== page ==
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Here is what we think is the only comprehensive record of pubs and beerhouses within the Coventry city boundaries going back as far as available records allow. This is an ongoing project so contributions, corrections or additions to this archive, especially anecdotes, photos and media are most welcome. Feel free to contact us for a pint and a chat anytime.

The Broomfield Tavern

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NAME BROOMFIELD TAVERN
ALTERNATIVE NAMES BROOMFIELD INN
ADDRESS 15/16 BROOMFIELD PLACE, SPON END
The first mention of Spon is in the list of places the parochial rights of which were granted, or re-granted, by Ranulf de Gernon, Earl of Chester, to the priory of Coventry in the early 12th century. In this list there were 8 vills ( villages ) that were to become parishes; the vills of Bisseley, Kesresley, Pinley, Spon and Whitley that were to remain in St Michael's parish and the vill of Whoberley which lay partly within Stoneleigh parish. Spon continues to be referred to as a vill in the 13th century, when it had its own common, fields, wood, mill and waste. Spon bridge was in existence by the late 13th century.

Spon's common fields later became Coventry's Lammas and Michaelmas lands at Spon End and around. The common meadows were called the Lammas lands and were enclosed from Candlemas Day (2nd February) until Lammas Day (1st August) when they were thrown open until the next Candlemas Day. The Michaelmas lands were common arable fields which could be enclosed for cultivation in strips every year from Candlemas Day (2nd February) to Michaelmas Day (29th September), when they had to be thrown open for common use until the next Candlemas Day. The Coventry freeman's entitlement (or ' stint') to the meadows was to graze two horses and one cow or two cows and one horse.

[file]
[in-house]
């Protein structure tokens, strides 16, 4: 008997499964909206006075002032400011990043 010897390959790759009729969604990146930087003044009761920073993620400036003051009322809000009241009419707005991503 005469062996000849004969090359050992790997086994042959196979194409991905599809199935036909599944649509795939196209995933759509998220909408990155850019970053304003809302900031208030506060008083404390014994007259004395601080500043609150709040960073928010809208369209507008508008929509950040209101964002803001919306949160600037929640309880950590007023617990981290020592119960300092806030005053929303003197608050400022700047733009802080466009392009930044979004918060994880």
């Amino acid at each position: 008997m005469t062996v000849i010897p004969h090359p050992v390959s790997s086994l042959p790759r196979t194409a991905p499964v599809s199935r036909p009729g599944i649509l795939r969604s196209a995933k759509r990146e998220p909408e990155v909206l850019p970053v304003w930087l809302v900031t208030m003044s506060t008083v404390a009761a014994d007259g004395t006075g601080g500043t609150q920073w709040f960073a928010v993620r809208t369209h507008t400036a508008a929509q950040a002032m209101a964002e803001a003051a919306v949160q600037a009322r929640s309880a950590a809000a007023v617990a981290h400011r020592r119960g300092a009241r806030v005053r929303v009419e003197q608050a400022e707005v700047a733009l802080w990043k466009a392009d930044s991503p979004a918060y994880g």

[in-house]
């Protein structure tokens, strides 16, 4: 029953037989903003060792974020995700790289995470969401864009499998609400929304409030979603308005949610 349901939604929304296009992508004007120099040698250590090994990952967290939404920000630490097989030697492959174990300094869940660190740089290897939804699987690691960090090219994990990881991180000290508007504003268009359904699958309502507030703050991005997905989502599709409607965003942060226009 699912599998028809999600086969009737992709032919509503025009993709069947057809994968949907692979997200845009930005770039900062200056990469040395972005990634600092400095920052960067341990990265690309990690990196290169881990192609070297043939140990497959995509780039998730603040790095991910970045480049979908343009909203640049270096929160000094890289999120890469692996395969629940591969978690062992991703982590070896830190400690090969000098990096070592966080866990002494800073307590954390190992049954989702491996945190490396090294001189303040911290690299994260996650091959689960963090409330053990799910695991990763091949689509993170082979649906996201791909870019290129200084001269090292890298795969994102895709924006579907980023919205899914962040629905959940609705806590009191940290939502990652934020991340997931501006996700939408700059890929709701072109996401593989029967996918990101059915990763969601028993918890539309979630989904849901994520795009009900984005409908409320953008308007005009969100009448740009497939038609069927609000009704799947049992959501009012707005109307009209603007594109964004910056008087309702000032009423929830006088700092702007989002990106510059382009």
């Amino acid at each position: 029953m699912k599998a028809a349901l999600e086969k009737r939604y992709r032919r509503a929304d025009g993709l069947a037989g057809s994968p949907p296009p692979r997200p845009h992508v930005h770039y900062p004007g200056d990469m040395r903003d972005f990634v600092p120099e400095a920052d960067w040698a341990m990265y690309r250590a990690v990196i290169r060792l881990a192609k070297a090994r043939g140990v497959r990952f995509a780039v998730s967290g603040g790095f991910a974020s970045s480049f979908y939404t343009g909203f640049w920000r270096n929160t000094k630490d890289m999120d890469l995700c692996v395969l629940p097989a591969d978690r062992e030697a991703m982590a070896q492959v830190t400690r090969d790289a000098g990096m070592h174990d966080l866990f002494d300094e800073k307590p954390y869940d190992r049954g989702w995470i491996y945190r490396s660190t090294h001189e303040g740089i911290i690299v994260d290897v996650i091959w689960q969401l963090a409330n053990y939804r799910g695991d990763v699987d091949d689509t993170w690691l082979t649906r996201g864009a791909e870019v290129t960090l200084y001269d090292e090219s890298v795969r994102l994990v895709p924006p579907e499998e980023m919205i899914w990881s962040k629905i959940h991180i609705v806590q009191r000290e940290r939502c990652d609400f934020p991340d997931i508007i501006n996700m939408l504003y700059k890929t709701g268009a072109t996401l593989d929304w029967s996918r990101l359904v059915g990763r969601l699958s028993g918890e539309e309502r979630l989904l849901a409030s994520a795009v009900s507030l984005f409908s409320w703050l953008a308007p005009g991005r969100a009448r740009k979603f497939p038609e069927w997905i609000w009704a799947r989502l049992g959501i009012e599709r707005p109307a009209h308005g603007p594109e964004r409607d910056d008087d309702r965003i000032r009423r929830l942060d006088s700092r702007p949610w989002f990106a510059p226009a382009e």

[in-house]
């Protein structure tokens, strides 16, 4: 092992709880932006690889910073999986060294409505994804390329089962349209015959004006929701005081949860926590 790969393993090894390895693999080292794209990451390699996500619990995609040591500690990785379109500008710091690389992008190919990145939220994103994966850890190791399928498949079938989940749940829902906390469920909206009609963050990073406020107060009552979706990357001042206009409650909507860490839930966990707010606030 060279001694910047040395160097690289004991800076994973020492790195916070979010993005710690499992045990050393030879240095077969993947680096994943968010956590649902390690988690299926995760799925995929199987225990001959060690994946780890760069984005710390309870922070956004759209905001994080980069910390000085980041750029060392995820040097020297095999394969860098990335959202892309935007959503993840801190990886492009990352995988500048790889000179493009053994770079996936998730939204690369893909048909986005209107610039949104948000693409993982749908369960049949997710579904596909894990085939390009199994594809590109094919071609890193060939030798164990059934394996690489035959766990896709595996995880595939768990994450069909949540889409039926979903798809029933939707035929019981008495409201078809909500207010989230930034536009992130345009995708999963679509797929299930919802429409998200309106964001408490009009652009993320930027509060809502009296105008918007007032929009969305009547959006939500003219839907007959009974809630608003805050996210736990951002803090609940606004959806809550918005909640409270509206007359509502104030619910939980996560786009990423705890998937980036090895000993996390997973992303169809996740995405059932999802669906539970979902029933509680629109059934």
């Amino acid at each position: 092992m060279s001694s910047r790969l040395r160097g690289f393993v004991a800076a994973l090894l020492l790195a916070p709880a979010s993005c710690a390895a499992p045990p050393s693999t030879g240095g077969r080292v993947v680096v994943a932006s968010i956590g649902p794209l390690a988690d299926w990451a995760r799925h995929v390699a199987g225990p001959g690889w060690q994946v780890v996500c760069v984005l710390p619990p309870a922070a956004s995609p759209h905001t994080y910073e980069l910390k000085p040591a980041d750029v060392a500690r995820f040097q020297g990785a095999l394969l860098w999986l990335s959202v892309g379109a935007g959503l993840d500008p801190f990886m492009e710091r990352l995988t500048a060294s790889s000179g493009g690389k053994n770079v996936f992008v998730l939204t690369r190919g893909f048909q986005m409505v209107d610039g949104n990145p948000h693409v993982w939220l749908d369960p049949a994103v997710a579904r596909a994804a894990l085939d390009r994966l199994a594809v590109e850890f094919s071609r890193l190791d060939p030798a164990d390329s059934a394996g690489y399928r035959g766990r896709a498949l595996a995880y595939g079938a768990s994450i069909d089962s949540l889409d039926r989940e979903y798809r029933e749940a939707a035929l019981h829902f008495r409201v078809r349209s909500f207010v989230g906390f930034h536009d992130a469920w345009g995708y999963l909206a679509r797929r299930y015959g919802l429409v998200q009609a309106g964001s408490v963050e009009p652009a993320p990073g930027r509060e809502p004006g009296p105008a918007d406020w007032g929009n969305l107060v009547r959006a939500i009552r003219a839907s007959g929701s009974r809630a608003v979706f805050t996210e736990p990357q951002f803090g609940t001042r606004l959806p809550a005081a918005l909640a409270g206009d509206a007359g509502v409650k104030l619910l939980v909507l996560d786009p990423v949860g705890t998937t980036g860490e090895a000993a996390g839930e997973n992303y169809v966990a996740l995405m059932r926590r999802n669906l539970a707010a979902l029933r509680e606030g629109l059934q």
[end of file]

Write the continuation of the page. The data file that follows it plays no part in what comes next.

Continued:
These Lammas and Michaelmas lands occupied most of the land round the western perimeter of the city. Then there were commons at Radford and Whitley along with Barras Green, Stoke Green and Stoke Heath. On top of this, Cheylesmore Park lay to the south whilst to the south east was an entailed estate which could not be developed for building. The effect of all this was a stranglehold on the expansion of the city.

Yet, by the early 19th century, the steadily increasing industrial population of Coventry created a mounting pressure for building land. As a partial solution, all available land in the city itself was brought in to use for erecting worker's houses, creating courts in the gardens of houses on the thoroughfares. Then from 1828, the so-called ' New Town ' of Hillfields was built

Meanwhile, to the west of the city, between Spon Street and Hertford Street, developement had taken place in the 1820's along the north side of Summerland Butts Lane (The Butts and Queens Road). After 1832 the land further north was built up with streets of small houses and Crow Moat was filled in. Poddy Croft, a patch of Lammas land to the east of Crow Moat, remained as a garden until late in the 19th century. Beyond Spon End, a nursery garden at Chapel Fields, part of Sir Thomas White's charity lands, was laid out with streets of watchmakers houses from 1846 onwards.

However, the Lammas and Michaelmas lands remained. In 1849, William Ranger, Superintending Inspector of the Board of Health, visited Coventry to make observations and promote the setting up of a Board of Health in the city. His report stated that the city had suffered a cholera epidemic in 1832 and that the biggest killers were epidemics of scarlet fever and typhus. In the years 1840 - 1842, the death rate in Coventry was 4 % above the national average. Ranger considered the main problem to be overcrowding due to the city's inability to expand over Lammas and Michaelmas lands. Ranger's report recommended the opening up of theses lands for building.

The first encroachment on the Common lands was the building of the Coventry to Nuneaton branch railway from 1848 to 1849. The stone viaduct known as 'Spon Arches' was erected between August 1848 and June 1849. On 25 January 1857, eleven arches were taken down and replaced in blue brick but, up to arch No 7 and after arch No 17, the original sandstone structure still forms the viaduct.

So in July 1849 an attempt was made to effect an enclosure under the Enclosure Act, but the necessary one-third of interested parties would not assent so it failed. Another attempt was made in 1857, when the necessary proportion of assents was obtained and in 1860, 976 acres of Lammas and Michaelmas lands was alloted freehold to private individuals, various trusts and the corporation. In 1875 another award was made under the same act and the rest of the Lammas and Michaelmas lands were enclosed and so these ancient commons passed into history.